We are beyond psyched for John Green’s latest.
Green’s legions of fans — self-proclaimed geeks who’ve adopted the tag ”nerdfighters” — will be pleased to know that the author’s unique brand of brainy, youthful humor shines in The Fault in Our Stars despite tackling illness and death. Sixteen-year-old Hazel Lancaster is no saintly terminal cancer patient. She relies on sarcasm to get her through mind-numbing support-group meetings until she meets Augustus Waters, who lost his right leg to osteosarcoma yet remains ”dead sexy.” Hazel and Augustus realize they don’t just have cancer in common; they also share a love for violent videogames and a nihilistic Dutch author. Their ensuing love story is as real as it is doomed, and the gut-busting laughs that come early in the novel make the luminous final pages all the more heartbreaking. A-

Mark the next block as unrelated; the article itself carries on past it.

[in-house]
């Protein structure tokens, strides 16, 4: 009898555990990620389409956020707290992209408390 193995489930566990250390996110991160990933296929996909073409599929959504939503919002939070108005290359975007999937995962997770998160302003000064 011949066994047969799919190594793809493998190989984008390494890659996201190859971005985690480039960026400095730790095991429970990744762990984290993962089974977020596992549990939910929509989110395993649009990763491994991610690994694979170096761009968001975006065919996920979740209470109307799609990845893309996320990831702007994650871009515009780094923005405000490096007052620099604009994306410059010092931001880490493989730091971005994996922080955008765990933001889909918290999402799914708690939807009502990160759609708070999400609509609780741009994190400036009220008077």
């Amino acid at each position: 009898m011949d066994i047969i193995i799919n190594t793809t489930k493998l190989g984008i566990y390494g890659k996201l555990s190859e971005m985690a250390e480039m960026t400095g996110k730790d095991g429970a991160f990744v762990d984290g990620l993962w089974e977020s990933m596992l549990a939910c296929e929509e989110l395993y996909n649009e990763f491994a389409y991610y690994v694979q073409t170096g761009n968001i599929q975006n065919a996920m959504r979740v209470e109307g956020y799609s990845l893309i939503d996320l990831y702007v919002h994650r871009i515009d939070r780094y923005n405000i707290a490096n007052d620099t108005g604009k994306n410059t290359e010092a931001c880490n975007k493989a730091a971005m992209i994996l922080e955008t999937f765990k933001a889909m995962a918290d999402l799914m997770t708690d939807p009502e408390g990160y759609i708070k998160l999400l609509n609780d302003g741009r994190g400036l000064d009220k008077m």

(Review by Entertainment Weekly)